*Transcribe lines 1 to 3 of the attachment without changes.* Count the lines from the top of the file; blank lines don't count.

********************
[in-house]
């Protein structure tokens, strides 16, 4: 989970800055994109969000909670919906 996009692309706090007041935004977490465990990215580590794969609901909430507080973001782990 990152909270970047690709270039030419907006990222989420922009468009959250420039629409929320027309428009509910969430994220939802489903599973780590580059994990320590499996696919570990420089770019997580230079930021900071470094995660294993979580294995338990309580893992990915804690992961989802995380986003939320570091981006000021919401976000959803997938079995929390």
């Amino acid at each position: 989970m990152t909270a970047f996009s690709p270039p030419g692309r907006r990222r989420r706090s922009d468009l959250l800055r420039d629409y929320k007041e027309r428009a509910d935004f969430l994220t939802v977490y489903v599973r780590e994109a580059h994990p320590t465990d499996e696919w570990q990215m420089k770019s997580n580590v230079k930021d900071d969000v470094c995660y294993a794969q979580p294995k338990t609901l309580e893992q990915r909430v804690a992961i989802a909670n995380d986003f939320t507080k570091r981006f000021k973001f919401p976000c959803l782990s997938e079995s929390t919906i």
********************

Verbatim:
[in-house]
């Protein structure tokens, strides 16, 4: 989970800055994109969000909670919906 996009692309706090007041935004977490465990990215580590794969609901909430507080973001782990 990152909270970047690709270039030419907006990222989420922009468009959250420039629409929320027309428009509910969430994220939802489903599973780590580059994990320590499996696919570990420089770019997580230079930021900071470094995660294993979580294995338990309580893992990915804690992961989802995380986003939320570091981006000021919401976000959803997938079995929390």
């Amino acid at each position: 989970m990152t909270a970047f996009s690709p270039p030419g692309r907006r990222r989420r706090s922009d468009l959250l800055r420039d629409y929320k007041e027309r428009a509910d935004f969430l994220t939802v977490y489903v599973r780590e994109a580059h994990p320590t465990d499996e696919w570990q990215m420089k770019s997580n580590v230079k930021d900071d969000v470094c995660y294993a794969q979580p294995k338990t609901l309580e893992q990915r909430v804690a992961i989802a909670n995380d986003f939320t507080k570091r981006f000021k973001f919401p976000c959803l782990s997938e079995s929390t919906i």